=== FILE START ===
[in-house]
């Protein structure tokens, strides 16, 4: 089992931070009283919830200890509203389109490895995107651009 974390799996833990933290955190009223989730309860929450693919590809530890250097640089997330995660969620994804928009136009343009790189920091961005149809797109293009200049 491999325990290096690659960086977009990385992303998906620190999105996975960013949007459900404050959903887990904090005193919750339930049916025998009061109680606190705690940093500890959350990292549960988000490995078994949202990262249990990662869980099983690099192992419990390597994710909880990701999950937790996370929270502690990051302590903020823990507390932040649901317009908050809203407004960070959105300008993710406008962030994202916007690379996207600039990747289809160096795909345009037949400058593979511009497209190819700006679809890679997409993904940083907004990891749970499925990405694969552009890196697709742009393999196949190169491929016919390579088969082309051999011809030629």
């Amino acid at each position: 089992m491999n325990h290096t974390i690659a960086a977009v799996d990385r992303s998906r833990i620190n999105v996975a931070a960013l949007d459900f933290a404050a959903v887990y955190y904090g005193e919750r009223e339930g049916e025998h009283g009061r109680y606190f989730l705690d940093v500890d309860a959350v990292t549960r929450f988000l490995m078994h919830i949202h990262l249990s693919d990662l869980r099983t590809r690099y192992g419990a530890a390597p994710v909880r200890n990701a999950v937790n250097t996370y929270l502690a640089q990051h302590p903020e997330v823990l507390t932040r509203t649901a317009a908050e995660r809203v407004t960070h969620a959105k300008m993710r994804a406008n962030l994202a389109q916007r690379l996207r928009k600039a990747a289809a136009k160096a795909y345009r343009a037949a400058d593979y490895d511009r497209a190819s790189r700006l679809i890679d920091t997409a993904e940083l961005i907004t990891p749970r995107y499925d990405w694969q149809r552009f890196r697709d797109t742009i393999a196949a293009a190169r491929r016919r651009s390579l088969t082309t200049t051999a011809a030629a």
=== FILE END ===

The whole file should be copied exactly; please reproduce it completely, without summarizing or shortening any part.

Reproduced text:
[in-house]
């Protein structure tokens, strides 16, 4: 089992931070009283919830200890509203389109490895995107651009 974390799996833990933290955190009223989730309860929450693919590809530890250097640089997330995660969620994804928009136009343009790189920091961005149809797109293009200049 491999325990290096690659960086977009990385992303998906620190999105996975960013949007459900404050959903887990904090005193919750339930049916025998009061109680606190705690940093500890959350990292549960988000490995078994949202990262249990990662869980099983690099192992419990390597994710909880990701999950937790996370929270502690990051302590903020823990507390932040649901317009908050809203407004960070959105300008993710406008962030994202916007690379996207600039990747289809160096795909345009037949400058593979511009497209190819700006679809890679997409993904940083907004990891749970499925990405694969552009890196697709742009393999196949190169491929016919390579088969082309051999011809030629």
């Amino acid at each position: 089992m491999n325990h290096t974390i690659a960086a977009v799996d990385r992303s998906r833990i620190n999105v996975a931070a960013l949007d459900f933290a404050a959903v887990y955190y904090g005193e919750r009223e339930g049916e025998h009283g009061r109680y606190f989730l705690d940093v500890d309860a959350v990292t549960r929450f988000l490995m078994h919830i949202h990262l249990s693919d990662l869980r099983t590809r690099y192992g419990a530890a390597p994710v909880r200890n990701a999950v937790n250097t996370y929270l502690a640089q990051h302590p903020e997330v823990l507390t932040r509203t649901a317009a908050e995660r809203v407004t960070h969620a959105k300008m993710r994804a406008n962030l994202a389109q916007r690379l996207r928009k600039a990747a289809a136009k160096a795909y345009r343009a037949a400058d593979y490895d511009r497209a190819s790189r700006l679809i890679d920091t997409a993904e940083l961005i907004t990891p749970r995107y499925d990405w694969q149809r552009f890196r697709d797109t742009i393999a196949a293009a190169r491929r016919r651009s390579l088969t082309t200049t051999a011809a030629a």